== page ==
Closeup of a lithium-ion battery.

iDiskk principals Yue Zou and Lei Zhang agreed to pay a fine after the company improperly disposed of lithium-ion batteries from electronics. | XH2/Shutterstock

Improper disposal of lithium-ion batteries led to a $25,000 fine for a California recycling company after the batteries sparked several garbage truck fires. 

As part of a settlement in the Santa Clara County Superior Court, San Jose-based iDiskk will pay $25,000 in civil penalties for “causing dangerous fires to start in the back of garbage trucks in Campbell,” Calif., according to a press release

The principals of iDiskk, Yue Zou and Lei Zhang, were held responsible for the company improperly throwing away lithium-ion batteries after dismantling consumer electronics. The press release noted that the company processes electronics returned through Amazon. 

Along with the civil penalties, Zou and Zhang agreed to be bound by a permanent injunction never to improperly dispose of hazardous waste again, the press release noted.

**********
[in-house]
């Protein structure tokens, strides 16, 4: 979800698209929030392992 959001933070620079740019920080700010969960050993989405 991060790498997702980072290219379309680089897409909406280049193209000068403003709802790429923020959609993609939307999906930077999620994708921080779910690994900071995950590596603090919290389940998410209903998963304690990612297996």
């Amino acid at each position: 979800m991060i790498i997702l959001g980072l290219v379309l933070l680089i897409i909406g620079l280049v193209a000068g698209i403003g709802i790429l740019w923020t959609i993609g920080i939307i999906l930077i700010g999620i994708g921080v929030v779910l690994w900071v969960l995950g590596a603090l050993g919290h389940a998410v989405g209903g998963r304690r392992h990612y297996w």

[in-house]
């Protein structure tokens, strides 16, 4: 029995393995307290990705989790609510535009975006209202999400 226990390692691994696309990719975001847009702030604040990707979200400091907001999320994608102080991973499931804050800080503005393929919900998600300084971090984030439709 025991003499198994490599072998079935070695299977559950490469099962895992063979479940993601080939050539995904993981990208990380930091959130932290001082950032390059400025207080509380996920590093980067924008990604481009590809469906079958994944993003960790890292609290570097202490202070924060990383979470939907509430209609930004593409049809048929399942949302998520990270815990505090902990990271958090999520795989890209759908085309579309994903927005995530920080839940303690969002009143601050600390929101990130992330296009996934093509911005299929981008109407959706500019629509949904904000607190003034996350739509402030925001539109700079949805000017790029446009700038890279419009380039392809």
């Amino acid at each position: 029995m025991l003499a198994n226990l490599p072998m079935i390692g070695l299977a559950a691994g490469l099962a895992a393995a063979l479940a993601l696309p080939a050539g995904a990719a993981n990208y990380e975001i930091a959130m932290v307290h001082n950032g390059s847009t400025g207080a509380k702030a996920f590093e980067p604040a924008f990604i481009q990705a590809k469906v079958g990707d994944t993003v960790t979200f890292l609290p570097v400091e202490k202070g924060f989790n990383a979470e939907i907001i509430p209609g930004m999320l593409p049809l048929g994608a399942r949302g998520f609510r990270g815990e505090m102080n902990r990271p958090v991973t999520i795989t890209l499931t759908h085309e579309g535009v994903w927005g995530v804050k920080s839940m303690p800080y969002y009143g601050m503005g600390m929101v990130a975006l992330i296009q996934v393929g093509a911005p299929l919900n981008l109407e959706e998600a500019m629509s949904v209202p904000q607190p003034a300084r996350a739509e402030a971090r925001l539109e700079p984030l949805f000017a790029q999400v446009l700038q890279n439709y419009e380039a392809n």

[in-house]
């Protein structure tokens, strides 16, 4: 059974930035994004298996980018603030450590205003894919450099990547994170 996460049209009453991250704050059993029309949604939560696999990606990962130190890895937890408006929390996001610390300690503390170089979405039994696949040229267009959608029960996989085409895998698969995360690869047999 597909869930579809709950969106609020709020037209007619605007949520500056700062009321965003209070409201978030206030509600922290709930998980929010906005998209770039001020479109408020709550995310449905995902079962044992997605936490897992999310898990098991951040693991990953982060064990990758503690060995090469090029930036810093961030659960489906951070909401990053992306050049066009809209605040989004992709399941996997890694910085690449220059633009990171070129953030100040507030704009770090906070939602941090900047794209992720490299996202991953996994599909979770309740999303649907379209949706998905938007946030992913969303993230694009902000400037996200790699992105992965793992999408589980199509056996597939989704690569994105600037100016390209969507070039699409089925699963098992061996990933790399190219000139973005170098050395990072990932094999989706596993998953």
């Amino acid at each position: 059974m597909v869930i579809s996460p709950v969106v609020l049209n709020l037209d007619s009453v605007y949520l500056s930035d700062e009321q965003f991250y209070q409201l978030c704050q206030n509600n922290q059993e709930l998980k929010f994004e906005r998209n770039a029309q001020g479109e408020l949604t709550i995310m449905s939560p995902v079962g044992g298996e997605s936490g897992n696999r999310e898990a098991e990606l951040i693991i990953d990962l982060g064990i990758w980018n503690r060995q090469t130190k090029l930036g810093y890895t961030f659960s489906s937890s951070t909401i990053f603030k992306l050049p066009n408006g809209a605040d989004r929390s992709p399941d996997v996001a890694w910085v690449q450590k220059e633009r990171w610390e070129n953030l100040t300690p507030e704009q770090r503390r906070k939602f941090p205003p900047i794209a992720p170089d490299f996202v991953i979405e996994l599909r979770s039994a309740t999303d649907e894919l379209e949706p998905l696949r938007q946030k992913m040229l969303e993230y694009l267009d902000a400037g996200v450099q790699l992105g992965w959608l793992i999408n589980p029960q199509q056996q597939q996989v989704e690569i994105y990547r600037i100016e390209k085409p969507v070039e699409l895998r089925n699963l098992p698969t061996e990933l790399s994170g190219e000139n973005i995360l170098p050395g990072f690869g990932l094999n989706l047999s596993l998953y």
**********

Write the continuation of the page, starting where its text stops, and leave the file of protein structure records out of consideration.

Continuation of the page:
Police started investigating iDiskk after fires broke out in three garbage trucks in the fall of 2021. On Sept. 22, Oct. 6 and Oct. 13, there were fires in garbage trucks that had made residential pickups at iDiskk. The cause of the fires was determined to be dozens of lithium-ion batteries placed in the standard recycling bin. 

While no one was hurt, during the Oct. 13 fire, as the truck lifted the bin to dump the load in the street and avoid damaging the vehicle, it caught overhead utility lines and caused the utility pole to break, the press release noted, requiring repairs. 

Deputy District Attorney Christopher Judge said the case demonstrates the risks of improper disposal of lithium-ion batteries, as “these fires are incredibly dangerous to the safety of the garbage truck drivers and first responders who must then act quickly to deal with the fire.” 

Zou and Zhang cooperated with the investigation and also took steps to improve compliance with environmental protection laws brought to their attention by prosecutors, the press release added.

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